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Eamonn Coghlan lay in his New Jersey hotel room early last Sunday afternoon jotting down numbers on a tiny message pad when the phone rang. It was fellow Irishman and miler Ray Flynn. "What time are we going over to the meet?" asked Flynn, who would be racing against Coghlan at the Vitalis/ U.S. Olympic Invitational in the Meadow-lands 2� hours later.
Coghlan paused. "Oh, about 3:30," he said, but his thoughts seemed elsewhere. "I think I interrupted him," said Flynn afterward. "He said he was writing or something."
What Coghlan had written down was brief but pithy:
These were the splits he planned to run in Sunday's race, and he didn't dare mention them to Flynn, a close friend but an equally close rival who took away Coghlan's Irish national records last summer in the mile and 1,500 meters. After hanging up, Coghlan totaled the figures he had written to make sure that they added up properly: 1:55.9 at the half-mile, 2:55 at three-quarters, 3:49 at the finish. He tore the top sheet off the note pad and placed it in a gym bag with his training diary. The splits, it would turn out, were just about dead on.
Coghlan had vowed weeks earlier, following the unexpected death of his father from a heart attack, that he would break the world indoor record of 3:50.6 he had set in San Diego in 1981. "I want to do it for my dad, and for my coach, Gerry Farnan, who died last May 4, and for Jumbo Elliott, my college coach at Villanova, who passed away two years ago," said Coghlan, who was injured for the indoor and outdoor seasons last year. Toward that end, he had raced and won three times since returning from his father's funeral in Dublin, beating Flynn twice and American indoor and outdoor record holder Steve Scott three times. In San Diego on Feb. 18 he had run 3:53.1, the ninth-best indoor clocking ever, which hinted that his mark might fall soon. But in fact Coghlan had a goal more important than merely breaking the record. "I want to be under 3:50," he said.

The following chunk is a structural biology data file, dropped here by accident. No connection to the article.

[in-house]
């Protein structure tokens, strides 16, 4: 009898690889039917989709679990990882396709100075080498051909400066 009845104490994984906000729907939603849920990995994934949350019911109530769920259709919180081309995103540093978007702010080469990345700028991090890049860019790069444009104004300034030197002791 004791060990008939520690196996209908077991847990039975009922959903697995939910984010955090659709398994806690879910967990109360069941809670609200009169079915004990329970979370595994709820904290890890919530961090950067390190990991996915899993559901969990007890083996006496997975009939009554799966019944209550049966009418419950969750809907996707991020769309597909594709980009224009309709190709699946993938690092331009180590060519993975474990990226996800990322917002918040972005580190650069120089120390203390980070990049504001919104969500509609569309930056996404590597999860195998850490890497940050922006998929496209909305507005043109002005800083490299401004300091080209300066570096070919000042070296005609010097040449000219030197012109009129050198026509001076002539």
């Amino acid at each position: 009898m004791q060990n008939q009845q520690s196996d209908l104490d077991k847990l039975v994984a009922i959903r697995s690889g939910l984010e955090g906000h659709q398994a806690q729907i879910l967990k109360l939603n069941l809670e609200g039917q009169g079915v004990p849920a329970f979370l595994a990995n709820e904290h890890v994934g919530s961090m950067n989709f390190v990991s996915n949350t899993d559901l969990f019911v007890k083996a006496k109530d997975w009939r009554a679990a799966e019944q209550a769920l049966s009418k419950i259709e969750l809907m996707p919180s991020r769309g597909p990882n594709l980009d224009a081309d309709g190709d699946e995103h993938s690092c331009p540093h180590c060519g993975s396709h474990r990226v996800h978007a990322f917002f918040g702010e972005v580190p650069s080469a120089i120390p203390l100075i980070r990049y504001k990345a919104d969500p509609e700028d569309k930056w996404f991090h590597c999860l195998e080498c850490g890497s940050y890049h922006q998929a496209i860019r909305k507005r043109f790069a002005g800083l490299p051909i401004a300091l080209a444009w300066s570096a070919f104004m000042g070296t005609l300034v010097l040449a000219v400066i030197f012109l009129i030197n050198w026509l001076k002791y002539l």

Although Coghlan had been voted by writers and statisticians as history's best indoor miler last year, he hadn't achieved his three main goals in running: winning an Olympic gold medal—he twice has finished fourth, in the 1,500 in 1976 and the 5,000 in '80—setting an outdoor world record and breaking 3:50. Ten milers have gone under that mark a total of 27 times outdoors, but Coghlan had never bettered his 3:50.6 indoor best. "Even at San Diego, when I broke the record," he recalls, "well, I had already set the indoor mile standard once. I was quite disappointed. All I could think of was how close I'd come to 3:50. So close, and yet so far."
What Sunday's meet offered Coghlan was a different sort of closeness. Eamonn, his wife, Yvonne, and their two young children live in Rye, N.Y., only 27 miles northeast of the Meadowlands, and Eamonn looked at the Olympic Invitational, as he did the Mobil/ USA Indoor Track & Field Championships that preceded it on Friday night in New York, as almost a home meet. Nevertheless, after winning the mile in a disappointing 3:58.5 on Friday, he decided he wanted no household distractions. On Saturday night he drove to a Secaucus, N.J. hotel and checked in. "Yvonne's aunts were here from Ireland," Eamonn explained. "I figured I would have had to stay up and be sociable."
Instead he slept a full 13 hours, got up and went to check out the Byrne Arena track. He jogged around it in street clothes and boots, finding a few loose boards and pointing them out to workmen. "How does the track feel?" someone asked. "It feels great in cowboy boots," Coghlan said. Coghlan had served as a consultant when the track was designed and built in 1981, and he had maintained a special interest in it. "Last year I ran on it a couple times before I was hurt, and I noticed a problem on the turns," said Coghlan. "They weren't a continuous arc. There appeared to be a four-or five-foot straightaway right in the middle of them." His written report on that shortcoming had led to the removal of those straight sections, which in turn had encouraged Coghlan about his chances for a record.
"We're looking for somewhere around 3:49.9," he had announced on Wednesday. As a practiced spokesman for the Irish Tourist Board, Coghlan knows good PR when he delivers it. "If we don't make it Friday night," he said, smiling, "then we'll have to take it across the river on Sunday."